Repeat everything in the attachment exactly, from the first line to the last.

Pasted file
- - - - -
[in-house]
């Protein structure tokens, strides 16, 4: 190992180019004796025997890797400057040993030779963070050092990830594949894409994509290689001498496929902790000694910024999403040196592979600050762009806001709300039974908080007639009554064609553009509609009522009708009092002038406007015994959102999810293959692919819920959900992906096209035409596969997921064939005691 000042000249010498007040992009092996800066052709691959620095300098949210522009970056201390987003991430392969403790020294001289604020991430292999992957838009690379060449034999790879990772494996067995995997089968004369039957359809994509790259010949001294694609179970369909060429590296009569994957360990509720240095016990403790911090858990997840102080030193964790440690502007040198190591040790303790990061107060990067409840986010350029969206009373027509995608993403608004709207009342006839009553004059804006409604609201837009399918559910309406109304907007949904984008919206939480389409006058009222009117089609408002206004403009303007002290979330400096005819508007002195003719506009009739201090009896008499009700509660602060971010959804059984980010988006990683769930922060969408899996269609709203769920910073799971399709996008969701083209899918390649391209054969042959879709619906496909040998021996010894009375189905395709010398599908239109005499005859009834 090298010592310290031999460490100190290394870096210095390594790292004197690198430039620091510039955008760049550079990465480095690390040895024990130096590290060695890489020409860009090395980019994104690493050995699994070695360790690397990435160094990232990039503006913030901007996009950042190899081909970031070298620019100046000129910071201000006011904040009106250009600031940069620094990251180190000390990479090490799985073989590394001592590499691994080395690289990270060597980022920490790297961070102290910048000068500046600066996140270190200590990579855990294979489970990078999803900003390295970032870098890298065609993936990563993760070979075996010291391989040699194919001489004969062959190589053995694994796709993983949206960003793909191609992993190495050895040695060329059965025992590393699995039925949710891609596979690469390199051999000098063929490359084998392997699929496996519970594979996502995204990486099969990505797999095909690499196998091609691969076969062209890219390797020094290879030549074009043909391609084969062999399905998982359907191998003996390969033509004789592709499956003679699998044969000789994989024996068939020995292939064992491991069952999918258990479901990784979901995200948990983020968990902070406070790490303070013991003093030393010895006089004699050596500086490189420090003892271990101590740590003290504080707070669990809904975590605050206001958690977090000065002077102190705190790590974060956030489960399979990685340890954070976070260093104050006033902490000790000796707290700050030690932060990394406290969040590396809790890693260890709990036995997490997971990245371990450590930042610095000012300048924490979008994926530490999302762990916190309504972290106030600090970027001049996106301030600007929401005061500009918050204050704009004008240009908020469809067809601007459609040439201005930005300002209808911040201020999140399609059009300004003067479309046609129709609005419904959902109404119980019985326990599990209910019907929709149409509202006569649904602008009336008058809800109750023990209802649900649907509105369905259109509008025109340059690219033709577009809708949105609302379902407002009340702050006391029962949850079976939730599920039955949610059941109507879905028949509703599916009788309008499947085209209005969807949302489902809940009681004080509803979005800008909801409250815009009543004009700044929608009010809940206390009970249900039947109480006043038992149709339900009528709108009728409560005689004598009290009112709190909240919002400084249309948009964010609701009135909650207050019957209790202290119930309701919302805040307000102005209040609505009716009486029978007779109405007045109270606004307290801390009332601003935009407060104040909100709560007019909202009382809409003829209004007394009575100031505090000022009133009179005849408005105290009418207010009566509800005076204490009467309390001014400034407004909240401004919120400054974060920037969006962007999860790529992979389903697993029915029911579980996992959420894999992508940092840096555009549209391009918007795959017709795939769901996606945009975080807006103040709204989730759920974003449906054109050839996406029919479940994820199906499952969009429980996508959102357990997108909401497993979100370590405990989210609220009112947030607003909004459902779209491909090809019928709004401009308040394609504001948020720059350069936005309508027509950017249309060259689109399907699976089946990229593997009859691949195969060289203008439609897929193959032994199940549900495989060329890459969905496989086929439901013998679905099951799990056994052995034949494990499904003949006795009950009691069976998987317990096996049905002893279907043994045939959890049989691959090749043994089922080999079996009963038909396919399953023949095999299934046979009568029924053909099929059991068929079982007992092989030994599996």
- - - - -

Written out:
[in-house]
């Protein structure tokens, strides 16, 4: 190992180019004796025997890797400057040993030779963070050092990830594949894409994509290689001498496929902790000694910024999403040196592979600050762009806001709300039974908080007639009554064609553009509609009522009708009092002038406007015994959102999810293959692919819920959900992906096209035409596969997921064939005691 000042000249010498007040992009092996800066052709691959620095300098949210522009970056201390987003991430392969403790020294001289604020991430292999992957838009690379060449034999790879990772494996067995995997089968004369039957359809994509790259010949001294694609179970369909060429590296009569994957360990509720240095016990403790911090858990997840102080030193964790440690502007040198190591040790303790990061107060990067409840986010350029969206009373027509995608993403608004709207009342006839009553004059804006409604609201837009399918559910309406109304907007949904984008919206939480389409006058009222009117089609408002206004403009303007002290979330400096005819508007002195003719506009009739201090009896008499009700509660602060971010959804059984980010988006990683769930922060969408899996269609709203769920910073799971399709996008969701083209899918390649391209054969042959879709619906496909040998021996010894009375189905395709010398599908239109005499005859009834 090298010592310290031999460490100190290394870096210095390594790292004197690198430039620091510039955008760049550079990465480095690390040895024990130096590290060695890489020409860009090395980019994104690493050995699994070695360790690397990435160094990232990039503006913030901007996009950042190899081909970031070298620019100046000129910071201000006011904040009106250009600031940069620094990251180190000390990479090490799985073989590394001592590499691994080395690289990270060597980022920490790297961070102290910048000068500046600066996140270190200590990579855990294979489970990078999803900003390295970032870098890298065609993936990563993760070979075996010291391989040699194919001489004969062959190589053995694994796709993983949206960003793909191609992993190495050895040695060329059965025992590393699995039925949710891609596979690469390199051999000098063929490359084998392997699929496996519970594979996502995204990486099969990505797999095909690499196998091609691969076969062209890219390797020094290879030549074009043909391609084969062999399905998982359907191998003996390969033509004789592709499956003679699998044969000789994989024996068939020995292939064992491991069952999918258990479901990784979901995200948990983020968990902070406070790490303070013991003093030393010895006089004699050596500086490189420090003892271990101590740590003290504080707070669990809904975590605050206001958690977090000065002077102190705190790590974060956030489960399979990685340890954070976070260093104050006033902490000790000796707290700050030690932060990394406290969040590396809790890693260890709990036995997490997971990245371990450590930042610095000012300048924490979008994926530490999302762990916190309504972290106030600090970027001049996106301030600007929401005061500009918050204050704009004008240009908020469809067809601007459609040439201005930005300002209808911040201020999140399609059009300004003067479309046609129709609005419904959902109404119980019985326990599990209910019907929709149409509202006569649904602008009336008058809800109750023990209802649900649907509105369905259109509008025109340059690219033709577009809708949105609302379902407002009340702050006391029962949850079976939730599920039955949610059941109507879905028949509703599916009788309008499947085209209005969807949302489902809940009681004080509803979005800008909801409250815009009543004009700044929608009010809940206390009970249900039947109480006043038992149709339900009528709108009728409560005689004598009290009112709190909240919002400084249309948009964010609701009135909650207050019957209790202290119930309701919302805040307000102005209040609505009716009486029978007779109405007045109270606004307290801390009332601003935009407060104040909100709560007019909202009382809409003829209004007394009575100031505090000022009133009179005849408005105290009418207010009566509800005076204490009467309390001014400034407004909240401004919120400054974060920037969006962007999860790529992979389903697993029915029911579980996992959420894999992508940092840096555009549209391009918007795959017709795939769901996606945009975080807006103040709204989730759920974003449906054109050839996406029919479940994820199906499952969009429980996508959102357990997108909401497993979100370590405990989210609220009112947030607003909004459902779209491909090809019928709004401009308040394609504001948020720059350069936005309508027509950017249309060259689109399907699976089946990229593997009859691949195969060289203008439609897929193959032994199940549900495989060329890459969905496989086929439901013998679905099951799990056994052995034949494990499904003949006795009950009691069976998987317990096996049905002893279907043994045939959890049989691959090749043994089922080999079996009963038909396919399953023949095999299934046979009568029924053909099929059991068929079982007992092989030994599996």